(380b) Sustainable Processing of Water Hyacinth Through a Distributed Biorefinery System

Authors: 
Ponce-Ortega, J. M., Universidad Michoacana de San Nicolás de Hidalgo
Serna-González, M., Universidad Michoacana de San Nicolás de Hidalgo


Sustainable Processing of Water Hyacinth through a Distributed
Biorefinery System

José Ezequiel
Santibañez-Aguilar,1 J. Betzabe González-Campos,1 José
María Ponce-Ortega,1 Medardo Serna-González1, and Mahmoud
M. El-Halwagi2, 3

1Chemical Engineering Department, Universidad Michocana
de San Nicolás de Hidalgo, Morelia, Michoacán, México, 58060

2Chemical Engineering Department, Texas A&M
University, College Station, TX, USA, 77843

3Adjunct Faculty at the Chemical and Materials
Engineering Department, King Abdulaziz University, Jeddah, Saudi Arabia.

Water hyacinth is a major nuisance of water bodies. In
addition to blocking pathways, this plant quickly consumes the available
nutrients in the water as well as dissolved oxygen thereby affecting the
aquatic life in the water bodies as well as human activities such as fishing.
To eliminate this plant from the water bodies, several techniques have been
implemented (including chemical, physical and mechanical elimination techniques,
many of them with severe environmental consequences). Much more work is needed
to address this problem because the very high growth rate of water hyacinth. Recently,
several papers have reported the possible use of water hyacinth as feedstock to
produce biofuels, compost, chemical products, green manure, and paper, among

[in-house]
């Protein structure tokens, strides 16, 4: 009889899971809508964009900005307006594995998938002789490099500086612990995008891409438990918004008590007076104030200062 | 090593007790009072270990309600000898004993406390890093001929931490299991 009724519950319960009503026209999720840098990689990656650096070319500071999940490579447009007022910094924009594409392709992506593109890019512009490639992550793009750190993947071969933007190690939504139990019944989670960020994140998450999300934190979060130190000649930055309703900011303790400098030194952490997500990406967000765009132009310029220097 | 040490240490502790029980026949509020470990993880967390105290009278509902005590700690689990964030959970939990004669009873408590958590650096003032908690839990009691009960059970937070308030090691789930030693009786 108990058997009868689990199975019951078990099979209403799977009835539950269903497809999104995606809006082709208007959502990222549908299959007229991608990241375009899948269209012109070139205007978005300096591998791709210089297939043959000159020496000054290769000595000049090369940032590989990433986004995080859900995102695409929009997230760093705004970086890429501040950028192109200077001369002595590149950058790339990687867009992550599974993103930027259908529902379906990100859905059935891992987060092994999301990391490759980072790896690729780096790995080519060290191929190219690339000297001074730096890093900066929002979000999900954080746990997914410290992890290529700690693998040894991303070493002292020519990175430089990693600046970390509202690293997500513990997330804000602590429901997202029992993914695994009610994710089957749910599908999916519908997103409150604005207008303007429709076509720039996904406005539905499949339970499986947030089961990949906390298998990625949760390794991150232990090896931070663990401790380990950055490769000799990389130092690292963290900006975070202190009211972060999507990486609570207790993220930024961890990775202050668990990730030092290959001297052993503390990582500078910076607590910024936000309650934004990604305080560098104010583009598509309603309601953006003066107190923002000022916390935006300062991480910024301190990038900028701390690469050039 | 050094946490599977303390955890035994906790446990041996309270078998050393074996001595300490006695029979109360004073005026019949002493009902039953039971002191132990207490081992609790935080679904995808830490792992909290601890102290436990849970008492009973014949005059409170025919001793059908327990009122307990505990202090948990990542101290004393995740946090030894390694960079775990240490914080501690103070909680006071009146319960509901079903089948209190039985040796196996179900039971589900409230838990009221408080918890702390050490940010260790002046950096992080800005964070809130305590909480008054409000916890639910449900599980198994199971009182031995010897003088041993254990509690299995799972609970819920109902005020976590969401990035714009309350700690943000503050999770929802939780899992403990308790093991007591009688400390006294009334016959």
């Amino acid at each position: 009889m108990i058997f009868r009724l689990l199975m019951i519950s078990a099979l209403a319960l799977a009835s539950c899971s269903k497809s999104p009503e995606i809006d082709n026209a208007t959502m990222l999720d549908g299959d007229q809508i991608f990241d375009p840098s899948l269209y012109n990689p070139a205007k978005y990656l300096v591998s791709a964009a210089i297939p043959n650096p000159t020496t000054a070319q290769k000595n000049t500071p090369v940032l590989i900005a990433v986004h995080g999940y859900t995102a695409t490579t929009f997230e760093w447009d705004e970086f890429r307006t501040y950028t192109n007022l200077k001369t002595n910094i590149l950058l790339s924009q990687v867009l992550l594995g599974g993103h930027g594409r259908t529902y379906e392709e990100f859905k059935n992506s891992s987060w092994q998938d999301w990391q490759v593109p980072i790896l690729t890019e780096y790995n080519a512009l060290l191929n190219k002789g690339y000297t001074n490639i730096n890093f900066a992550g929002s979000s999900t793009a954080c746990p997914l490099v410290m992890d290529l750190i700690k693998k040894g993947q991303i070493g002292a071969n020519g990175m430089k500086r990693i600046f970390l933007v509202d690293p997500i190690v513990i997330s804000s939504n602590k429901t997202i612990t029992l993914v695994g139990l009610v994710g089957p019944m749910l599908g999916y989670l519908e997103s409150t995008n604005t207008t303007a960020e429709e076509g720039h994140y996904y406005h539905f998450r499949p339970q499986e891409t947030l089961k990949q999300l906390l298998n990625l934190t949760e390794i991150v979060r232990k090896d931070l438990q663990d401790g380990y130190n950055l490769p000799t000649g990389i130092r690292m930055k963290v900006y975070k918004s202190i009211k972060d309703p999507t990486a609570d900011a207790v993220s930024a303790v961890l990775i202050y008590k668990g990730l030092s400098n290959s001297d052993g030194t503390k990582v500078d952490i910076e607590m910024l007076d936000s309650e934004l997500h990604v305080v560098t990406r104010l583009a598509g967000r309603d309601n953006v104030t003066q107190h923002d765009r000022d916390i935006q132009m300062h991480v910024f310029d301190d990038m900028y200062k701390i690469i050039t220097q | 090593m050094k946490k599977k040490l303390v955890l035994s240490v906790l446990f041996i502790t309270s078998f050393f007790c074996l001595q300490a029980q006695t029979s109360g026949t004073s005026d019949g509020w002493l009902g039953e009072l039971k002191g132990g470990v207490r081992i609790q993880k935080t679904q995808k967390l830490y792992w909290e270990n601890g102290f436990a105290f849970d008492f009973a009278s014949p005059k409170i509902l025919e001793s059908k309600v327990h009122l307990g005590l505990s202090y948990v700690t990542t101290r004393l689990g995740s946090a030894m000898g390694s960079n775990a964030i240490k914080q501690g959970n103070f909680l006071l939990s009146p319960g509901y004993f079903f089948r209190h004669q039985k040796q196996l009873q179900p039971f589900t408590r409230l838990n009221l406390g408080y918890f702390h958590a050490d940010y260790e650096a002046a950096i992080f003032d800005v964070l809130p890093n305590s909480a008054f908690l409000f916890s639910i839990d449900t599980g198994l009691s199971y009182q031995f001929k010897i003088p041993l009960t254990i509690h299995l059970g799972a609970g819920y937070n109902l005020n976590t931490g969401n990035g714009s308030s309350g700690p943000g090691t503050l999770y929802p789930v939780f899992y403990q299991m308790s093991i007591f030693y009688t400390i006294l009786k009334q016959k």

others. In this regard, this paper presents an economical and environmentally sustainable
alternative to address this problem, where water hyacinth is used as a raw
material to produce a set of products as well as clean water (see Figure 1). Since the water hyacinth is
geographically located in a given region, a distributed processing system is
required considering the installation of both preprocessing and central
facilities to take advantages of the economies of scale. In this work the
objective is to present a mathematical programming formulation to address the
optimal design of distributed biorefinery systems of water hyacinth according
to economic and environmental criteria. The proposed model is based on the superstructure
shown in Figure 2 and it takes into account a set of water bodies as sources of
water hyacinth for biomass and water production. The biomass can be processed
using different technologies to obtain several products, which can be sent to
the available markets. On the other hand, the water extracted from water
hyacinth can be treated to separate the pollutants (because the roots of water
hyacinth absorb several pollutants helping this way to clean the water bodies)
and to obtain clean water. The proposed model is applied to a case study in the
central part of Mexico, which is a region with several lakes highly congested with
water hyacinth. The results show that water hyacinth elimination
can be economically attractive when the distributed treatment system proposed
in this paper is considered.

Figure 1. Schematic representation for the addressed problem.

Figure 2. Proposed superstructure for the sustainable use of water hyacinth.